On Feb. 1, 2016, the Zika virus was declared a public health emergency of international concern by the World Health Organization (WHO). Spread through the bite of an Aedes mosquito infected with the virus, Zika was named for the forest in Uganda in which it was originally discovered in 1947. Five years later, the first human cases were reported and since then there have been outbreaks of the disease in Africa, Asia, the Pacific and the Americas, asserted the WHO.
Recent cause for concern
New to the western hemisphere, the Zika virus has been causing much alarm following the Pan American Health Organization's alert confirming the first reported Zika virus disease in Brazil in May 2015. Since last spring, many other countries have also declared outbreaks of the disease and it is only expected to spread, according to the source. Due to the growing concern that the disease can cause birth defects, pregnant women have increasingly been advised to avoid traveling to a number of countries.
The Centers for Disease Control and Prevention has noted that confirmed cases of the disease have been reported in U.S. territories Puerto Rico, the U.S. Virgin Islands and America Samoa. While no mosquito-borne Zika virus cases have been reported in the U.S. thus far, travel-associated cases have been - meaning that travelers to these countries have returned with symptoms of the virus. Travelers coming and going will likely cause an increase in the risk of disease in the U.S. and Canada.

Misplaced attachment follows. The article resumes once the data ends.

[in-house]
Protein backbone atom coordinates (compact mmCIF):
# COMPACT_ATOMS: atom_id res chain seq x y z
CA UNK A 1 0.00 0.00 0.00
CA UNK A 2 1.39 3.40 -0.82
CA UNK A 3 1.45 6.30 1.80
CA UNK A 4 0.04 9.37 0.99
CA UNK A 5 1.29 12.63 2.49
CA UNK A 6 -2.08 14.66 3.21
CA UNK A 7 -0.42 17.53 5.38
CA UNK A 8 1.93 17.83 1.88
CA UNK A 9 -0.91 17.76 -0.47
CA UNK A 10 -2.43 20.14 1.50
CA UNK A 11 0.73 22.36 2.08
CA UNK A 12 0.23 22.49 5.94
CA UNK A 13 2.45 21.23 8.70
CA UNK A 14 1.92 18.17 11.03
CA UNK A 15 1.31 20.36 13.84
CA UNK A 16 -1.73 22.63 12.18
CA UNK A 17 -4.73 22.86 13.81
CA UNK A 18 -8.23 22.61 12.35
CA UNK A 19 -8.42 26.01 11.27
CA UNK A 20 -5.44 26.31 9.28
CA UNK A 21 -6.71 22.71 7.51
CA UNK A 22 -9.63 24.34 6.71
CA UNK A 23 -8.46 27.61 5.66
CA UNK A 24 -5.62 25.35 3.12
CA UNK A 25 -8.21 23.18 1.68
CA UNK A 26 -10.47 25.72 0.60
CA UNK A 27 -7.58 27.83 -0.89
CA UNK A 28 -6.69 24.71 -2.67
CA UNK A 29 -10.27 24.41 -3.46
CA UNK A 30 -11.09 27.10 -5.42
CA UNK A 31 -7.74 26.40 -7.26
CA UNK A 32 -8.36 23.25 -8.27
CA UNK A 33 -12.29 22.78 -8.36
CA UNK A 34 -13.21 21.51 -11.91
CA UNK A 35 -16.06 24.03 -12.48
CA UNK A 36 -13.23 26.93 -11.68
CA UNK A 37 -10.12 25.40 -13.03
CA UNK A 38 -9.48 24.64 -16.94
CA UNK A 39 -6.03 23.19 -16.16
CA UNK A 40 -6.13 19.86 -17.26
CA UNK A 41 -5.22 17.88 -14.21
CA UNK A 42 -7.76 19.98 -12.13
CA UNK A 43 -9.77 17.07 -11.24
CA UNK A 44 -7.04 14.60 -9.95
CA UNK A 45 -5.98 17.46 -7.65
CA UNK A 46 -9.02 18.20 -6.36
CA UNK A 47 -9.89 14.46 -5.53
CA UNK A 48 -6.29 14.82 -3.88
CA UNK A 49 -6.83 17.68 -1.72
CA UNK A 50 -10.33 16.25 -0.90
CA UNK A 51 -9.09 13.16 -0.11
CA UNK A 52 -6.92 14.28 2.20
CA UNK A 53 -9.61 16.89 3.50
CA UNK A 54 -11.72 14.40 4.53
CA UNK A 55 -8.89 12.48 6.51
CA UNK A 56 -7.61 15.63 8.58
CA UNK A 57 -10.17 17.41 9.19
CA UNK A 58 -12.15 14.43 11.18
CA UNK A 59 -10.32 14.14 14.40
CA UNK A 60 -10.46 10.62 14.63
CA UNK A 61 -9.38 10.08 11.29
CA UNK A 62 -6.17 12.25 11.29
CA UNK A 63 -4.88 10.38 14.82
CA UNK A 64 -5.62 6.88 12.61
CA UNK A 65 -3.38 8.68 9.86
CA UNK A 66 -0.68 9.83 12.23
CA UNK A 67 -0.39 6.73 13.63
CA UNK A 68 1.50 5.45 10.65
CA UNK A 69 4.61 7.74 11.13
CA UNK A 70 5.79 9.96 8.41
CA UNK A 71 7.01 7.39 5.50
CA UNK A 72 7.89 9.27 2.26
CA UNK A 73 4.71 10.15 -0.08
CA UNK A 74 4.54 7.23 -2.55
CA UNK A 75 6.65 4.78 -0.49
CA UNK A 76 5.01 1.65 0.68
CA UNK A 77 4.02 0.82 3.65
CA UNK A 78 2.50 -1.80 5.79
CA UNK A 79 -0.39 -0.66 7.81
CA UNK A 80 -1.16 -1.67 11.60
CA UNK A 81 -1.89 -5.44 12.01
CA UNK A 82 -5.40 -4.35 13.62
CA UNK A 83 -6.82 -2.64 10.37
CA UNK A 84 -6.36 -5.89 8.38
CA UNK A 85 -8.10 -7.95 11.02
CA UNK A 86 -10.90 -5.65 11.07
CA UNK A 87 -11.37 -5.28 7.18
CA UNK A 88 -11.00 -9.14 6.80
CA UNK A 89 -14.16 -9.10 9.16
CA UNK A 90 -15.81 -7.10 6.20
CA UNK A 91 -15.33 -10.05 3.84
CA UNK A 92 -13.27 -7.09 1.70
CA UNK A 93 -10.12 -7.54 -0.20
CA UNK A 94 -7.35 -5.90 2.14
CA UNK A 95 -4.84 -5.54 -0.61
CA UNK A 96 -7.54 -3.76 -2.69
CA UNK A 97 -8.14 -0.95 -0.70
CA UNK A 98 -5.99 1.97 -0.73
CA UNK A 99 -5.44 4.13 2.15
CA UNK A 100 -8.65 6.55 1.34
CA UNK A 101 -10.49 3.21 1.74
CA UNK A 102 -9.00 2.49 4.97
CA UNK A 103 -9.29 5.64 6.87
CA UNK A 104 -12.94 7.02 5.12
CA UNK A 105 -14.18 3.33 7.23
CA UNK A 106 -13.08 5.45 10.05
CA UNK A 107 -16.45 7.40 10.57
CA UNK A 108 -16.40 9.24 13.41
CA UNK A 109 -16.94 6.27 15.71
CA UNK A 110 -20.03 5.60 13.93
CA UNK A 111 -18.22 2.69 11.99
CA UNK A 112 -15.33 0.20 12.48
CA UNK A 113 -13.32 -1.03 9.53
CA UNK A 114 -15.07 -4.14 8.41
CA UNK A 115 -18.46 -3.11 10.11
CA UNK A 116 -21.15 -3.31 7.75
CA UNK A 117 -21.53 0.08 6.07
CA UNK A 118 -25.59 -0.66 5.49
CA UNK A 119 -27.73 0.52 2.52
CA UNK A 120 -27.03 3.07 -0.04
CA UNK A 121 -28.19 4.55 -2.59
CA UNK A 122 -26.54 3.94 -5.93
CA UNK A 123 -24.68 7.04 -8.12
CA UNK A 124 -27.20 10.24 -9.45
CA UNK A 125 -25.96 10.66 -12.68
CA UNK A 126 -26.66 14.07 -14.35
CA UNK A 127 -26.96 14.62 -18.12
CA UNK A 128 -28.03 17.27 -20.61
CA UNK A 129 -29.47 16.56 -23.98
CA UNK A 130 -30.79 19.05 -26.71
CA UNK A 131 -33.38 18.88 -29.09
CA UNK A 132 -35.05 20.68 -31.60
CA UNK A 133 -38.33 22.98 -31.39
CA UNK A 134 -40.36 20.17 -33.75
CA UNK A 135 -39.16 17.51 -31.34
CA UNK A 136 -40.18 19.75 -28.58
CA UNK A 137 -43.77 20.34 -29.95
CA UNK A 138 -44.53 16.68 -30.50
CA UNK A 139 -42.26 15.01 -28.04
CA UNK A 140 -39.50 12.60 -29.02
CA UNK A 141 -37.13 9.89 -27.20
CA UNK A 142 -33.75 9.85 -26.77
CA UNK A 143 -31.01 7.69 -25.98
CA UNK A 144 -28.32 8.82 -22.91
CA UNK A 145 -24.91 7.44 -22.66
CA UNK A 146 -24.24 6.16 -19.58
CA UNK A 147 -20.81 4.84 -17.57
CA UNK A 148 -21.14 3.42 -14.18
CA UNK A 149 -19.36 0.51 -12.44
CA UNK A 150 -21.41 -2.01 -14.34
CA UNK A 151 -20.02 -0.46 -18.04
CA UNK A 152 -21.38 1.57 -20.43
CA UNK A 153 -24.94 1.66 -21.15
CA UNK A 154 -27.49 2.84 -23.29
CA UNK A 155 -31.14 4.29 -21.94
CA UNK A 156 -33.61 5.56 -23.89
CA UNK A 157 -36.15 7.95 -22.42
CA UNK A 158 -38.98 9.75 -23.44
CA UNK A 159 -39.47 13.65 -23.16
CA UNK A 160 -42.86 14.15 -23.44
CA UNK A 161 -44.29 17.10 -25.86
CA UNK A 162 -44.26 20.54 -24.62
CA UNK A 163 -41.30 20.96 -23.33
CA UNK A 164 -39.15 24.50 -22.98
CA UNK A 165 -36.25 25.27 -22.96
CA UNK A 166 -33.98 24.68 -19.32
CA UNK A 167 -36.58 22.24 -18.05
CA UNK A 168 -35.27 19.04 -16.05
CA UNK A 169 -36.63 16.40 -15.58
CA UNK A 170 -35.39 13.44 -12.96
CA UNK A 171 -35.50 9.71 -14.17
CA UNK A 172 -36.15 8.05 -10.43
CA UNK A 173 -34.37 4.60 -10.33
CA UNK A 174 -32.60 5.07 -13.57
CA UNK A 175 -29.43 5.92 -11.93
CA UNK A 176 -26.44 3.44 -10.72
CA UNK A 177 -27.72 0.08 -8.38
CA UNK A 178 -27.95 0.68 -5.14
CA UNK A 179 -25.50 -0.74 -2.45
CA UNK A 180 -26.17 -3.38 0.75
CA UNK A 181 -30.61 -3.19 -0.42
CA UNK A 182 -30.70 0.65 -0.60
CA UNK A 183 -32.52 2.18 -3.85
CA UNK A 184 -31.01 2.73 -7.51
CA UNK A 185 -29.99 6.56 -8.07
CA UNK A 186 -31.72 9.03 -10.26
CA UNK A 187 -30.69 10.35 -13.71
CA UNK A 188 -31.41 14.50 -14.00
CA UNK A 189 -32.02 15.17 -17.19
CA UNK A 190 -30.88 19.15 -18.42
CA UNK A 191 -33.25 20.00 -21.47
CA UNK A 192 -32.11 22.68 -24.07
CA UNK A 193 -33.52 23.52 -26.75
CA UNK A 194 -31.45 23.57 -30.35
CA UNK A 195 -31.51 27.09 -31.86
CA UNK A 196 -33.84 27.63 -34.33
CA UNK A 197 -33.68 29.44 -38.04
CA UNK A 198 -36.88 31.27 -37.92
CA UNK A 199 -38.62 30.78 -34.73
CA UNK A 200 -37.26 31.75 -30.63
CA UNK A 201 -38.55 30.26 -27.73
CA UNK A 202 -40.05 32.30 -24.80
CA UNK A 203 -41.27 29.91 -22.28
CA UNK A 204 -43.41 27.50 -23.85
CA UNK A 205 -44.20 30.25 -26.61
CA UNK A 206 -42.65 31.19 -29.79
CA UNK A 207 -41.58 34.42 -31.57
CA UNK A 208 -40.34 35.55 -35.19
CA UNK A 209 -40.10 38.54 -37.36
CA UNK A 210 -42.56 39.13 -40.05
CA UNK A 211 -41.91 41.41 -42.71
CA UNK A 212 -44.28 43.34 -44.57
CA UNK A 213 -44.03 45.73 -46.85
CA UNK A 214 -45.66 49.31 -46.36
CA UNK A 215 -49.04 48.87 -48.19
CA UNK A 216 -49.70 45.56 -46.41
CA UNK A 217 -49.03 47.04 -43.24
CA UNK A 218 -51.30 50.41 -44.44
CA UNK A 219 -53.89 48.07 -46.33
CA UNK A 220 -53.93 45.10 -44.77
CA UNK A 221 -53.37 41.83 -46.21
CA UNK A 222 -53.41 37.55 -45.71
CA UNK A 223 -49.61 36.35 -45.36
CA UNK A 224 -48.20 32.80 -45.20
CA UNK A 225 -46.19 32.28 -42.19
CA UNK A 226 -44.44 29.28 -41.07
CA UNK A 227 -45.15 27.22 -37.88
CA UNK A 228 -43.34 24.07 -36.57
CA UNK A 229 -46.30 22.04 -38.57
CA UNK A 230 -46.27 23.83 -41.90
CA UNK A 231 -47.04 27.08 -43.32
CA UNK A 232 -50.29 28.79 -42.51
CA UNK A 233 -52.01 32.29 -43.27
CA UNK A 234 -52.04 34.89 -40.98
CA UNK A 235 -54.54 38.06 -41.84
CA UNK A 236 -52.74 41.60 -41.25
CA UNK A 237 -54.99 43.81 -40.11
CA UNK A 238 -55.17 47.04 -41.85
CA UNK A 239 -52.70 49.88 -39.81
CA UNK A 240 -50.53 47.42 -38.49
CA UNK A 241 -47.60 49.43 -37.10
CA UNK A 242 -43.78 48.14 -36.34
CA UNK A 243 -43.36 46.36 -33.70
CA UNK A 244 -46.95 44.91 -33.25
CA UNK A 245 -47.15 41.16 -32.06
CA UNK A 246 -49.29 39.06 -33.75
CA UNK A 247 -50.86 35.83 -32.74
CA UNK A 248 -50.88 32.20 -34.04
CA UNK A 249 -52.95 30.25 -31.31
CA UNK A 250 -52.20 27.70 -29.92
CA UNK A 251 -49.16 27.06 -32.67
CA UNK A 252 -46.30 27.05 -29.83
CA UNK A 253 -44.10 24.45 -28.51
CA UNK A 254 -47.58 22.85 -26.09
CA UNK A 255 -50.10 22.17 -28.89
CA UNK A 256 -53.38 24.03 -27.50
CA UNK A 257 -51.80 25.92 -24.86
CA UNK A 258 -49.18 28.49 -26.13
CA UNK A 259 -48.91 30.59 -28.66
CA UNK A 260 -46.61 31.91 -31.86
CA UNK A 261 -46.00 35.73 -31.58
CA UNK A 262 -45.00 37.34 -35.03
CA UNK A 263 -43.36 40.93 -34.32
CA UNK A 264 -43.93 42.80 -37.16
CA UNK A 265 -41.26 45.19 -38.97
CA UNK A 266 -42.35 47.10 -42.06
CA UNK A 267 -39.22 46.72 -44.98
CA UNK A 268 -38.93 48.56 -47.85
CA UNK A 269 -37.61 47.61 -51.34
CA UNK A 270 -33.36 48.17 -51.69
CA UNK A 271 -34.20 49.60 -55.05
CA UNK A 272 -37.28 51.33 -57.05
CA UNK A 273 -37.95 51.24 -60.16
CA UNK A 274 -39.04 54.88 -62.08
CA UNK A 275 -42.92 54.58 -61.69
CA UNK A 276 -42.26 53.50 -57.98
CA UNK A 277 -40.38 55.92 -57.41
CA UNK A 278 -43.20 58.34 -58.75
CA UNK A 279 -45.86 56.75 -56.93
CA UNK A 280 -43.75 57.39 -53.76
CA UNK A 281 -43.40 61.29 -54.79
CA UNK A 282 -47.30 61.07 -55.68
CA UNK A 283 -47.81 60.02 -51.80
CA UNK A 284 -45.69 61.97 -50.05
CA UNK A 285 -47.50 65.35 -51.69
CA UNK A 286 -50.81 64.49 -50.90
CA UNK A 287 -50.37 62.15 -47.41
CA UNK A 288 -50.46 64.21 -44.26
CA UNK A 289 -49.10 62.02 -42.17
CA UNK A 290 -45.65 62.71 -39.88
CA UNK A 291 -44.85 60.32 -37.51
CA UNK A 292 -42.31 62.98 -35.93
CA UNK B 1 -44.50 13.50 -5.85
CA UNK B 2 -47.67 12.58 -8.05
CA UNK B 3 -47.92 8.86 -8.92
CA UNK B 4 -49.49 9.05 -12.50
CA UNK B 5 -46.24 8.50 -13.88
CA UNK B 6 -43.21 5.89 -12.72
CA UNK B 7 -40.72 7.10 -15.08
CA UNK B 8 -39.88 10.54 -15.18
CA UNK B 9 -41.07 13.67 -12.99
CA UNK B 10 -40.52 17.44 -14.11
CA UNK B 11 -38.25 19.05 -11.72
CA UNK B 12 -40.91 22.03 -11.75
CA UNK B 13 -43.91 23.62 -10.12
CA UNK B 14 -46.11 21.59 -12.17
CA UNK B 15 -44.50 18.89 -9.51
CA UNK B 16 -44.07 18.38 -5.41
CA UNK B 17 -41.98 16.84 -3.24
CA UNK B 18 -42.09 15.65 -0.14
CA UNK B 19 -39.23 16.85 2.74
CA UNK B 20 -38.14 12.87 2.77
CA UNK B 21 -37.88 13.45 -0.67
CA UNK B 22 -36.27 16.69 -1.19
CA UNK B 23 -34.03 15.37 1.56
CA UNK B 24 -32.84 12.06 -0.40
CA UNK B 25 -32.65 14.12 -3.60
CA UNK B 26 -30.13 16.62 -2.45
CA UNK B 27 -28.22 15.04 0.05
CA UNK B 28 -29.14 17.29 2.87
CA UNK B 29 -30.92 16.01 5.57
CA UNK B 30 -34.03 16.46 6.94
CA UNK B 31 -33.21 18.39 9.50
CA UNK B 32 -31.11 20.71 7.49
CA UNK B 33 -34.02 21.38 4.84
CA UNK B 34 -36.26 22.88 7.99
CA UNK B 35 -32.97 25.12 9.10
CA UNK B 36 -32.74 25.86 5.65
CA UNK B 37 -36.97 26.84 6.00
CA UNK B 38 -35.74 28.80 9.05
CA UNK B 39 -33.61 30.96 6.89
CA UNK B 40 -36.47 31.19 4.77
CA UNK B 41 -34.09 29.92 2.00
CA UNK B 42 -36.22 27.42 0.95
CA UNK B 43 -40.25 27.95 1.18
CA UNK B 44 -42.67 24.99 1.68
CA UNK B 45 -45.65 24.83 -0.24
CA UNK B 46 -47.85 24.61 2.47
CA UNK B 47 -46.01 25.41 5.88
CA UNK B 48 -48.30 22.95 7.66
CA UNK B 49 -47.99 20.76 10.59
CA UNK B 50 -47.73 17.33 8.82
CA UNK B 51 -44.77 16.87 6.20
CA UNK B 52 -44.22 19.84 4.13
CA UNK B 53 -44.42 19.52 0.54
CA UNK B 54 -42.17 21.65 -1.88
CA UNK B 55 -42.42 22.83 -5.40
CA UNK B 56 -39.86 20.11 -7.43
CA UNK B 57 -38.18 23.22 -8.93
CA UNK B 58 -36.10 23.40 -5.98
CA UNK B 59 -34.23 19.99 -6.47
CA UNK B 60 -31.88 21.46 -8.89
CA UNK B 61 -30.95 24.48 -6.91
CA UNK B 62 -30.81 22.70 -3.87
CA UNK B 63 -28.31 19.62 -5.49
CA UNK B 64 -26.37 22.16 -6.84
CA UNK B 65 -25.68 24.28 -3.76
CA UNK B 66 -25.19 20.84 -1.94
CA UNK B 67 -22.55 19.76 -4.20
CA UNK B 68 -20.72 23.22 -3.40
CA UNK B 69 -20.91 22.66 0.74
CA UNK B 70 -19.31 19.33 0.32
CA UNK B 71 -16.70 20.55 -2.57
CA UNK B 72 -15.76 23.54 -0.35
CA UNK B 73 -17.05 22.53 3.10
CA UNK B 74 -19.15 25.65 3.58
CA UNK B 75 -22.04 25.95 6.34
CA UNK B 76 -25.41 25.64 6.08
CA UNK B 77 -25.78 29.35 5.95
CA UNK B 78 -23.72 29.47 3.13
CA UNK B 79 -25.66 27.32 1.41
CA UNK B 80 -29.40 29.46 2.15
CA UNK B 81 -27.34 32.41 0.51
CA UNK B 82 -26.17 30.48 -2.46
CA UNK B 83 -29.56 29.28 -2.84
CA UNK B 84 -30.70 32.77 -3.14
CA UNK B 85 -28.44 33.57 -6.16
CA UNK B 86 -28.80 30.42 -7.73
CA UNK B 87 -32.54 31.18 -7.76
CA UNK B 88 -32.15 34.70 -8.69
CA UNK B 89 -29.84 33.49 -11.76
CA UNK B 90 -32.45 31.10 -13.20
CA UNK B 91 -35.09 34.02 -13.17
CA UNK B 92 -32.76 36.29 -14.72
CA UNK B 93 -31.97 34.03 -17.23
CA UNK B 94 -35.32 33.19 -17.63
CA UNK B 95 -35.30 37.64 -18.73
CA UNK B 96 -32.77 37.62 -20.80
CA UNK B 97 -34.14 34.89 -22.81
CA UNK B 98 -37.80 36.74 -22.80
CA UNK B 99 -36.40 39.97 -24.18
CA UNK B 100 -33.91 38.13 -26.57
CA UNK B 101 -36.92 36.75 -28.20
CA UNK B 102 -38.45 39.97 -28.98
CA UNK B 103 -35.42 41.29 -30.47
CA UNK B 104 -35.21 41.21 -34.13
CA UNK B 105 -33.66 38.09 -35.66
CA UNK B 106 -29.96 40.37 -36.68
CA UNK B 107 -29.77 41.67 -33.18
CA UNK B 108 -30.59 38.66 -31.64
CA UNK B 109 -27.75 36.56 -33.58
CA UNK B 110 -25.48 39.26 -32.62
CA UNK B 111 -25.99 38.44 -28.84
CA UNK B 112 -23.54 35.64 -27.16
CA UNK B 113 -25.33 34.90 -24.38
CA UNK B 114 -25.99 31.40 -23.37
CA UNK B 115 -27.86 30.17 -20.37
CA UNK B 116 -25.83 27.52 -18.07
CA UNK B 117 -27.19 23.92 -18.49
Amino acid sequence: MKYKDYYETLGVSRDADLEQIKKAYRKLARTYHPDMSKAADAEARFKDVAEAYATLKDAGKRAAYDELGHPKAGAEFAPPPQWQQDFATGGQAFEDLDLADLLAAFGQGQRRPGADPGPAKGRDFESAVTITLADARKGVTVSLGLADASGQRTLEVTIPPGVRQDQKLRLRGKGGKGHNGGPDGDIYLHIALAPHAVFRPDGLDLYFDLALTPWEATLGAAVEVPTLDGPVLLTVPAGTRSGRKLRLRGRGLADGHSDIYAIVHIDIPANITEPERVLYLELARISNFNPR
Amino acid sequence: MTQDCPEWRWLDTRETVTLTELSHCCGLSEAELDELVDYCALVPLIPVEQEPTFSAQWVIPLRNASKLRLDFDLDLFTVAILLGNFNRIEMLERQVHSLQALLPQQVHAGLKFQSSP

Signs and Symptoms
According to the PAHO, rash, mild fever, conjunctivitis and muscle pain are the most common symptoms of the Zika virus and they typically occur about 2 to 7 days after an individual is bit by an infected mosquito. Only 1 out of every 4 people will develop the signs. For those who do, symptoms tend to be mild and last for about one week. Because symptoms are similar to those of yellow fever, dengue and chikungunya - because these diseases are spread through the same mosquito - it may sometimes be hard to diagnose. If you have recently traveled to a region where Zika is found, the CDC advised seeing your health care provider.
The biggest concern, reported the New York Times, is that the Zika virus may cause brain damage in infants, however experts can't confirm how it happens or if the disease is even the cause. Yet reports have still suggested that Zika may cause microcephaly following the increase of babies in Brazil born with this condition since last October. Microcephaly causes small heads and sometimes brain damage in infants. Cases vary from infant to infant but sometimes developmental delays, loss of hearing or intellectual complications may occur reported the news source. There is currently no treatment and ongoing research to find concrete facts still continues.
The best form of prevention is to avoid areas in which Aedes species mosquitoes are known to be found. If travel is necessary, the CDC has suggested taking all proper precautions and using EPA-registered insect repellents and following the labels accordingly, reapplying as often as suggested. Stay in places with air conditioning or mosquito-proof screens and windows. For those living in areas where the Zika virus is known to be present, the PAHO advised sleeping under mosquito nets, use repellents and covering exposed skin with long shirts, socks and pants. These considerations are especially vital for those who are pregnant.
As there are still no treatments available for the Zika virus, the WHO has suggested getting plenty of rest, drinking lots of fluids and treating the fever and pain with normal medication. If symptoms persist, seek medical care.